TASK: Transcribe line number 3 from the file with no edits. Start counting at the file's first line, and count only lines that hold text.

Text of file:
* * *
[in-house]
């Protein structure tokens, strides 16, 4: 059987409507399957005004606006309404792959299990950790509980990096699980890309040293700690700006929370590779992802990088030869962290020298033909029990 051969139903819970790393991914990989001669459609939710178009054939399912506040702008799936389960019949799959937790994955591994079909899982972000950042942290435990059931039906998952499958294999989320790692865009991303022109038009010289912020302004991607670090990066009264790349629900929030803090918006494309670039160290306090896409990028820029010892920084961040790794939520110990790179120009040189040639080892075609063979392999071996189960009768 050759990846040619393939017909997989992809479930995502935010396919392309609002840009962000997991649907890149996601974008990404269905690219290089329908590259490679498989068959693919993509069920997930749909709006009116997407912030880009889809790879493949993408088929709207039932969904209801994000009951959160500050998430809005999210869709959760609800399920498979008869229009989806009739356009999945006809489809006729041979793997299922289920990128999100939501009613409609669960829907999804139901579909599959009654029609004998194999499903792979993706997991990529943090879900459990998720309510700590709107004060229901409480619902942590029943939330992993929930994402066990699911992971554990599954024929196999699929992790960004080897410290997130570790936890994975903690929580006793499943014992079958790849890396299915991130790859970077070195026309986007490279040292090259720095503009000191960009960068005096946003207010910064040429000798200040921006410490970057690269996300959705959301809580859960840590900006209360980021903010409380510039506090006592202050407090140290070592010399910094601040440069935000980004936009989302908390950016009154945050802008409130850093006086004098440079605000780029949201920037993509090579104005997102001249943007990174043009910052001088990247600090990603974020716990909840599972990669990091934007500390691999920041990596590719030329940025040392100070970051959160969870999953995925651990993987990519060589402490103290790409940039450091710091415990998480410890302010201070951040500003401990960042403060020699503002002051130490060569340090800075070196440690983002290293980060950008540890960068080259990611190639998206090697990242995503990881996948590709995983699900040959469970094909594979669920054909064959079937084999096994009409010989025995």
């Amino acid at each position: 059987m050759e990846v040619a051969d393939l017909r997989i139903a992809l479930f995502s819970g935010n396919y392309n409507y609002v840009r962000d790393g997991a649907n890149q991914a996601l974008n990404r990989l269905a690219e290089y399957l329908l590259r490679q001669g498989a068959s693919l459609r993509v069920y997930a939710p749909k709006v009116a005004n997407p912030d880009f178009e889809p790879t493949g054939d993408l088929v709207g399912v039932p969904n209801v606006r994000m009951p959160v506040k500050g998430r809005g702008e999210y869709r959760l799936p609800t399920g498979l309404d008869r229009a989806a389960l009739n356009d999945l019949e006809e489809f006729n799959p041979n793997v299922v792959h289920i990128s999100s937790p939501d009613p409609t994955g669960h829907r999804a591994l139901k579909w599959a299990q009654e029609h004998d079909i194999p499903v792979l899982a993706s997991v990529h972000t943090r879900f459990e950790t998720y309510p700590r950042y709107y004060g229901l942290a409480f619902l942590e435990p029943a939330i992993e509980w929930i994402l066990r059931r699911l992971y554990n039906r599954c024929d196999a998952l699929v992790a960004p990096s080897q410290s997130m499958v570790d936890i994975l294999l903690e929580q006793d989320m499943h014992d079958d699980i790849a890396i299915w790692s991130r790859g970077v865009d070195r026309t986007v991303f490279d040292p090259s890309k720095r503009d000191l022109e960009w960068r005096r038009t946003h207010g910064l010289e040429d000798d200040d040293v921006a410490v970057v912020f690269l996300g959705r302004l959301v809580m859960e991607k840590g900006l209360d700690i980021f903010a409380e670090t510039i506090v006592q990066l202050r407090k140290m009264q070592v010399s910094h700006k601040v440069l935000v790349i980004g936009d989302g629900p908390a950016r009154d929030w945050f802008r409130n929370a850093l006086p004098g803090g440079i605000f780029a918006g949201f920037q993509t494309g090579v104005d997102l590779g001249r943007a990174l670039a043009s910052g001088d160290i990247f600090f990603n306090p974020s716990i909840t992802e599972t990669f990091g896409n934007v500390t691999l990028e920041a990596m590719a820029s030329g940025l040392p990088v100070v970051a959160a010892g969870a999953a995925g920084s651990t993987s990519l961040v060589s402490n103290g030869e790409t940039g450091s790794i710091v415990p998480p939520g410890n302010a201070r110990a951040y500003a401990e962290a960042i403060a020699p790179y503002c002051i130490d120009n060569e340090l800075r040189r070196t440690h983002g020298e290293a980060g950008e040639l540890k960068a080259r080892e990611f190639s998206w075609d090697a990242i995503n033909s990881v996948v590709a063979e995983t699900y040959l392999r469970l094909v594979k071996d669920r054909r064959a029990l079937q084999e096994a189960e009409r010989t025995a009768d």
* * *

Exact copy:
């Amino acid at each position: 059987m050759e990846v040619a051969d393939l017909r997989i139903a992809l479930f995502s819970g935010n396919y392309n409507y609002v840009r962000d790393g997991a649907n890149q991914a996601l974008n990404r990989l269905a690219e290089y399957l329908l590259r490679q001669g498989a068959s693919l459609r993509v069920y997930a939710p749909k709006v009116a005004n997407p912030d880009f178009e889809p790879t493949g054939d993408l088929v709207g399912v039932p969904n209801v606006r994000m009951p959160v506040k500050g998430r809005g702008e999210y869709r959760l799936p609800t399920g498979l309404d008869r229009a989806a389960l009739n356009d999945l019949e006809e489809f006729n799959p041979n793997v299922v792959h289920i990128s999100s937790p939501d009613p409609t994955g669960h829907r999804a591994l139901k579909w599959a299990q009654e029609h004998d079909i194999p499903v792979l899982a993706s997991v990529h972000t943090r879900f459990e950790t998720y309510p700590r950042y709107y004060g229901l942290a409480f619902l942590e435990p029943a939330i992993e509980w929930i994402l066990r059931r699911l992971y554990n039906r599954c024929d196999a998952l699929v992790a960004p990096s080897q410290s997130m499958v570790d936890i994975l294999l903690e929580q006793d989320m499943h014992d079958d699980i790849a890396i299915w790692s991130r790859g970077v865009d070195r026309t986007v991303f490279d040292p090259s890309k720095r503009d000191l022109e960009w960068r005096r038009t946003h207010g910064l010289e040429d000798d200040d040293v921006a410490v970057v912020f690269l996300g959705r302004l959301v809580m859960e991607k840590g900006l209360d700690i980021f903010a409380e670090t510039i506090v006592q990066l202050r407090k140290m009264q070592v010399s910094h700006k601040v440069l935000v790349i980004g936009d989302g629900p908390a950016r009154d929030w945050f802008r409130n929370a850093l006086p004098g803090g440079i605000f780029a918006g949201f920037q993509t494309g090579v104005d997102l590779g001249r943007a990174l670039a043009s910052g001088d160290i990247f600090f990603n306090p974020s716990i909840t992802e599972t990669f990091g896409n934007v500390t691999l990028e920041a990596m590719a820029s030329g940025l040392p990088v100070v970051a959160a010892g969870a999953a995925g920084s651990t993987s990519l961040v060589s402490n103290g030869e790409t940039g450091s790794i710091v415990p998480p939520g410890n302010a201070r110990a951040y500003a401990e962290a960042i403060a020699p790179y503002c002051i130490d120009n060569e340090l800075r040189r070196t440690h983002g020298e290293a980060g950008e040639l540890k960068a080259r080892e990611f190639s998206w075609d090697a990242i995503n033909s990881v996948v590709a063979e995983t699900y040959l392999r469970l094909v594979k071996d669920r054909r064959a029990l079937q084999e096994a189960e009409r010989t025995a009768d």